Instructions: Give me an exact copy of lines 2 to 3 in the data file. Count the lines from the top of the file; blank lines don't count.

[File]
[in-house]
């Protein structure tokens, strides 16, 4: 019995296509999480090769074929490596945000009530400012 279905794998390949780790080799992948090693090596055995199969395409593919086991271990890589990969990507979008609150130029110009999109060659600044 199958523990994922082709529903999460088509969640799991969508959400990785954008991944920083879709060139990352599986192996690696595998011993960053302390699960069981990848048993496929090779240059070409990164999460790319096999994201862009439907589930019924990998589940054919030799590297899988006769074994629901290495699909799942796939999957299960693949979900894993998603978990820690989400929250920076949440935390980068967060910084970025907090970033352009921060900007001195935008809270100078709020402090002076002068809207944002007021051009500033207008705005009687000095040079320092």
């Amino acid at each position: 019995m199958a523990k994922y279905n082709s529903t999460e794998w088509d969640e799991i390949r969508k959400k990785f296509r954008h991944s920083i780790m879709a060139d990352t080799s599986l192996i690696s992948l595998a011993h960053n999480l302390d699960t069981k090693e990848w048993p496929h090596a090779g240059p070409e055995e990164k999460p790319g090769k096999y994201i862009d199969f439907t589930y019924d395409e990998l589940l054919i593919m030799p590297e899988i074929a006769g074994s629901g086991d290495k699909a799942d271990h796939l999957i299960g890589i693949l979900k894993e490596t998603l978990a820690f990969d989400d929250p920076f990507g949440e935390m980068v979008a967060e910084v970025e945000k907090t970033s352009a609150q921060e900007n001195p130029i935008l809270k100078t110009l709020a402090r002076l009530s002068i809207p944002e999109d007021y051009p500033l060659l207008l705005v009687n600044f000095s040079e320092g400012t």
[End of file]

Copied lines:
């Protein structure tokens, strides 16, 4: 019995296509999480090769074929490596945000009530400012 279905794998390949780790080799992948090693090596055995199969395409593919086991271990890589990969990507979008609150130029110009999109060659600044 199958523990994922082709529903999460088509969640799991969508959400990785954008991944920083879709060139990352599986192996690696595998011993960053302390699960069981990848048993496929090779240059070409990164999460790319096999994201862009439907589930019924990998589940054919030799590297899988006769074994629901290495699909799942796939999957299960693949979900894993998603978990820690989400929250920076949440935390980068967060910084970025907090970033352009921060900007001195935008809270100078709020402090002076002068809207944002007021051009500033207008705005009687000095040079320092």
């Amino acid at each position: 019995m199958a523990k994922y279905n082709s529903t999460e794998w088509d969640e799991i390949r969508k959400k990785f296509r954008h991944s920083i780790m879709a060139d990352t080799s599986l192996i690696s992948l595998a011993h960053n999480l302390d699960t069981k090693e990848w048993p496929h090596a090779g240059p070409e055995e990164k999460p790319g090769k096999y994201i862009d199969f439907t589930y019924d395409e990998l589940l054919i593919m030799p590297e899988i074929a006769g074994s629901g086991d290495k699909a799942d271990h796939l999957i299960g890589i693949l979900k894993e490596t998603l978990a820690f990969d989400d929250p920076f990507g949440e935390m980068v979008a967060e910084v970025e945000k907090t970033s352009a609150q921060e900007n001195p130029i935008l809270k100078t110009l709020a402090r002076l009530s002068i809207p944002e999109d007021y051009p500033l060659l207008l705005v009687n600044f000095s040079e320092g400012t």